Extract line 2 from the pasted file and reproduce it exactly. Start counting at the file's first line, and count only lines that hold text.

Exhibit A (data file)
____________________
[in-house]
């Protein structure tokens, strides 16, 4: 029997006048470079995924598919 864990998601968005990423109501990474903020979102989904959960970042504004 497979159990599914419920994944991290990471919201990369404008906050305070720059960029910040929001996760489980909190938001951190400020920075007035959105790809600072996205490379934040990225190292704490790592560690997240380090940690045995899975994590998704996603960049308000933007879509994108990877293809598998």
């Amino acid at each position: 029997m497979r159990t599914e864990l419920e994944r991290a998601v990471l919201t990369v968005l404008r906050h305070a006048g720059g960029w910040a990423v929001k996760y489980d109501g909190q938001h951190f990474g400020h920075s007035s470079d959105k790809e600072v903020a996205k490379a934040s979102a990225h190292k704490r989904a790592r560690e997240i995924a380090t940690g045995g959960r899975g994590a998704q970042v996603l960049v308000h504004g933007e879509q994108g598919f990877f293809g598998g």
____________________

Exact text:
């Protein structure tokens, strides 16, 4: 029997006048470079995924598919 864990998601968005990423109501990474903020979102989904959960970042504004 497979159990599914419920994944991290990471919201990369404008906050305070720059960029910040929001996760489980909190938001951190400020920075007035959105790809600072996205490379934040990225190292704490790592560690997240380090940690045995899975994590998704996603960049308000933007879509994108990877293809598998």